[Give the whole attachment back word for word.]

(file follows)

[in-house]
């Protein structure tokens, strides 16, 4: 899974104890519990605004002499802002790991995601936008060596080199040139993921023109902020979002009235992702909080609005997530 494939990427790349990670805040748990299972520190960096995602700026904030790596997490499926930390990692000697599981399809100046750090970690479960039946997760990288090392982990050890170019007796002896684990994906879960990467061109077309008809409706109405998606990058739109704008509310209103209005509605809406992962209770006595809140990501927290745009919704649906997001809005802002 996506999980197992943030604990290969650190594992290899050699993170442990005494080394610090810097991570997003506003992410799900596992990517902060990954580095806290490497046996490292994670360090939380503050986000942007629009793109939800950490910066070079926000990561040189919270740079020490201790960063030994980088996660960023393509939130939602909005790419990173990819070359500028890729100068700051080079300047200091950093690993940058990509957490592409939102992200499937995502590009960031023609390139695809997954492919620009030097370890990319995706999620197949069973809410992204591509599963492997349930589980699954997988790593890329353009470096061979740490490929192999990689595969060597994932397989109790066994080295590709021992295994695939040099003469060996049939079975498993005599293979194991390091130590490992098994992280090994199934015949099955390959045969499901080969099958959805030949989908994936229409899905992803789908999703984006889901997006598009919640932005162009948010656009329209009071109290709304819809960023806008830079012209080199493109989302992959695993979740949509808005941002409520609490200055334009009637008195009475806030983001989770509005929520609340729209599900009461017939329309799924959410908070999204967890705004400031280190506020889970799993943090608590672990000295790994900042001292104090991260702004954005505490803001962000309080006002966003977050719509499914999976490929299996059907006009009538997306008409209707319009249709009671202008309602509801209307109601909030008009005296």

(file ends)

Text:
[in-house]
């Protein structure tokens, strides 16, 4: 899974104890519990605004002499802002790991995601936008060596080199040139993921023109902020979002009235992702909080609005997530 494939990427790349990670805040748990299972520190960096995602700026904030790596997490499926930390990692000697599981399809100046750090970690479960039946997760990288090392982990050890170019007796002896684990994906879960990467061109077309008809409706109405998606990058739109704008509310209103209005509605809406992962209770006595809140990501927290745009919704649906997001809005802002 996506999980197992943030604990290969650190594992290899050699993170442990005494080394610090810097991570997003506003992410799900596992990517902060990954580095806290490497046996490292994670360090939380503050986000942007629009793109939800950490910066070079926000990561040189919270740079020490201790960063030994980088996660960023393509939130939602909005790419990173990819070359500028890729100068700051080079300047200091950093690993940058990509957490592409939102992200499937995502590009960031023609390139695809997954492919620009030097370890990319995706999620197949069973809410992204591509599963492997349930589980699954997988790593890329353009470096061979740490490929192999990689595969060597994932397989109790066994080295590709021992295994695939040099003469060996049939079975498993005599293979194991390091130590490992098994992280090994199934015949099955390959045969499901080969099958959805030949989908994936229409899905992803789908999703984006889901997006598009919640932005162009948010656009329209009071109290709304819809960023806008830079012209080199493109989302992959695993979740949509808005941002409520609490200055334009009637008195009475806030983001989770509005929520609340729209599900009461017939329309799924959410908070999204967890705004400031280190506020889970799993943090608590672990000295790994900042001292104090991260702004954005505490803001962000309080006002966003977050719509499914999976490929299996059907006009009538997306008409209707319009249709009671202008309602509801209307109601909030008009005296």